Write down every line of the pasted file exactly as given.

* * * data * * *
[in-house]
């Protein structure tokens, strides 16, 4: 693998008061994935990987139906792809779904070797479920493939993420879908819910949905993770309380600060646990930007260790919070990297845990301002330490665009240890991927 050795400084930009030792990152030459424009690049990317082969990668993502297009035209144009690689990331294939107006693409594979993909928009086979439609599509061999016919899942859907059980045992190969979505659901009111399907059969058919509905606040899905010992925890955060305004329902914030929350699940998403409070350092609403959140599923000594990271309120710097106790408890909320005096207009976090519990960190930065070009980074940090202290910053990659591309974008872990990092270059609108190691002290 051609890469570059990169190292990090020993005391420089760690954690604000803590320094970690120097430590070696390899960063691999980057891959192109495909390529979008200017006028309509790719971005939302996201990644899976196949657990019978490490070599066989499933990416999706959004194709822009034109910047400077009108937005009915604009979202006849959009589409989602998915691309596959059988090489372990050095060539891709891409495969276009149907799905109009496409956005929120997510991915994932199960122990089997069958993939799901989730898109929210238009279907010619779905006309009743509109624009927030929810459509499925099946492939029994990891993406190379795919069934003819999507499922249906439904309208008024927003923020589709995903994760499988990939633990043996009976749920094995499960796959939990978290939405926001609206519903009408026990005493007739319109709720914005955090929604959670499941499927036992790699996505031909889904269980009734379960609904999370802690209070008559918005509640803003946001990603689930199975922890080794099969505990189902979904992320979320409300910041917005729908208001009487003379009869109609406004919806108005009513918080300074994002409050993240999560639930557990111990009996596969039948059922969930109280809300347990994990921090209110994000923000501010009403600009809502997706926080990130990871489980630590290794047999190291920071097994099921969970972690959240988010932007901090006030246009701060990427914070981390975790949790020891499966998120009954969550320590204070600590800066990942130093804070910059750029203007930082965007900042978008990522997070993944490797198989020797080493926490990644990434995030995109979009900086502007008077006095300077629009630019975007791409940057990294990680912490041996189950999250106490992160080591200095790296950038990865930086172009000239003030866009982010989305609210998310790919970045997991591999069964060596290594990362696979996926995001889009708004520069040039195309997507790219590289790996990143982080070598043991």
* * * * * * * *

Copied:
[in-house]
């Protein structure tokens, strides 16, 4: 693998008061994935990987139906792809779904070797479920493939993420879908819910949905993770309380600060646990930007260790919070990297845990301002330490665009240890991927 050795400084930009030792990152030459424009690049990317082969990668993502297009035209144009690689990331294939107006693409594979993909928009086979439609599509061999016919899942859907059980045992190969979505659901009111399907059969058919509905606040899905010992925890955060305004329902914030929350699940998403409070350092609403959140599923000594990271309120710097106790408890909320005096207009976090519990960190930065070009980074940090202290910053990659591309974008872990990092270059609108190691002290 051609890469570059990169190292990090020993005391420089760690954690604000803590320094970690120097430590070696390899960063691999980057891959192109495909390529979008200017006028309509790719971005939302996201990644899976196949657990019978490490070599066989499933990416999706959004194709822009034109910047400077009108937005009915604009979202006849959009589409989602998915691309596959059988090489372990050095060539891709891409495969276009149907799905109009496409956005929120997510991915994932199960122990089997069958993939799901989730898109929210238009279907010619779905006309009743509109624009927030929810459509499925099946492939029994990891993406190379795919069934003819999507499922249906439904309208008024927003923020589709995903994760499988990939633990043996009976749920094995499960796959939990978290939405926001609206519903009408026990005493007739319109709720914005955090929604959670499941499927036992790699996505031909889904269980009734379960609904999370802690209070008559918005509640803003946001990603689930199975922890080794099969505990189902979904992320979320409300910041917005729908208001009487003379009869109609406004919806108005009513918080300074994002409050993240999560639930557990111990009996596969039948059922969930109280809300347990994990921090209110994000923000501010009403600009809502997706926080990130990871489980630590290794047999190291920071097994099921969970972690959240988010932007901090006030246009701060990427914070981390975790949790020891499966998120009954969550320590204070600590800066990942130093804070910059750029203007930082965007900042978008990522997070993944490797198989020797080493926490990644990434995030995109979009900086502007008077006095300077629009630019975007791409940057990294990680912490041996189950999250106490992160080591200095790296950038990865930086172009000239003030866009982010989305609210998310790919970045997991591999069964060596290594990362696979996926995001889009708004520069040039195309997507790219590289790996990143982080070598043991």